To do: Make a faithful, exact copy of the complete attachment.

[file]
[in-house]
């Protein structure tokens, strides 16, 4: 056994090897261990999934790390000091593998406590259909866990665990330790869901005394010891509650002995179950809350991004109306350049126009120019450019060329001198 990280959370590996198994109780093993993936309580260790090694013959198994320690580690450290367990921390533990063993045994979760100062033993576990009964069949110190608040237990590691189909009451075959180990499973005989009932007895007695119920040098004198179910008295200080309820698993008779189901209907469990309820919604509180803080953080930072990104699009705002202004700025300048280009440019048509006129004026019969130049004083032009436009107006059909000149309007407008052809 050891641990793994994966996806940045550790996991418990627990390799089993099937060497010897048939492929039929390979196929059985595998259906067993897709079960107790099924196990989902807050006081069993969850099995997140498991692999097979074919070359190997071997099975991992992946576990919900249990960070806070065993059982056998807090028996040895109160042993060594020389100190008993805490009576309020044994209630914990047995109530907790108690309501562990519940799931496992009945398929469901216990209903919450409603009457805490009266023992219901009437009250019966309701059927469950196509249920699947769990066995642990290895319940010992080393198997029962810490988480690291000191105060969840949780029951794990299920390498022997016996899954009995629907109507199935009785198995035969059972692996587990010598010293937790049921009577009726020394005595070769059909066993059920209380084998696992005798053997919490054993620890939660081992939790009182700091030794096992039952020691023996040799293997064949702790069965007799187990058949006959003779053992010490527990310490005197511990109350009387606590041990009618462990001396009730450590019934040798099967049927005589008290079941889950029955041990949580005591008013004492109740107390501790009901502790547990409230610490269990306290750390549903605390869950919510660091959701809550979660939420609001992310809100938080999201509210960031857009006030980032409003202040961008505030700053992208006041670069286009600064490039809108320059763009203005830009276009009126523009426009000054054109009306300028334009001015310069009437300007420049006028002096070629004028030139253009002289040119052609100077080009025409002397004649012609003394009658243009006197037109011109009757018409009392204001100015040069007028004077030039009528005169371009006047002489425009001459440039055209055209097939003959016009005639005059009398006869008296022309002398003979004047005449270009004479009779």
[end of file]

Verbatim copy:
[in-house]
């Protein structure tokens, strides 16, 4: 056994090897261990999934790390000091593998406590259909866990665990330790869901005394010891509650002995179950809350991004109306350049126009120019450019060329001198 990280959370590996198994109780093993993936309580260790090694013959198994320690580690450290367990921390533990063993045994979760100062033993576990009964069949110190608040237990590691189909009451075959180990499973005989009932007895007695119920040098004198179910008295200080309820698993008779189901209907469990309820919604509180803080953080930072990104699009705002202004700025300048280009440019048509006129004026019969130049004083032009436009107006059909000149309007407008052809 050891641990793994994966996806940045550790996991418990627990390799089993099937060497010897048939492929039929390979196929059985595998259906067993897709079960107790099924196990989902807050006081069993969850099995997140498991692999097979074919070359190997071997099975991992992946576990919900249990960070806070065993059982056998807090028996040895109160042993060594020389100190008993805490009576309020044994209630914990047995109530907790108690309501562990519940799931496992009945398929469901216990209903919450409603009457805490009266023992219901009437009250019966309701059927469950196509249920699947769990066995642990290895319940010992080393198997029962810490988480690291000191105060969840949780029951794990299920390498022997016996899954009995629907109507199935009785198995035969059972692996587990010598010293937790049921009577009726020394005595070769059909066993059920209380084998696992005798053997919490054993620890939660081992939790009182700091030794096992039952020691023996040799293997064949702790069965007799187990058949006959003779053992010490527990310490005197511990109350009387606590041990009618462990001396009730450590019934040798099967049927005589008290079941889950029955041990949580005591008013004492109740107390501790009901502790547990409230610490269990306290750390549903605390869950919510660091959701809550979660939420609001992310809100938080999201509210960031857009006030980032409003202040961008505030700053992208006041670069286009600064490039809108320059763009203005830009276009009126523009426009000054054109009306300028334009001015310069009437300007420049006028002096070629004028030139253009002289040119052609100077080009025409002397004649012609003394009658243009006197037109011109009757018409009392204001100015040069007028004077030039009528005169371009006047002489425009001459440039055209055209097939003959016009005639005059009398006869008296022309002398003979004047005449270009004479009779």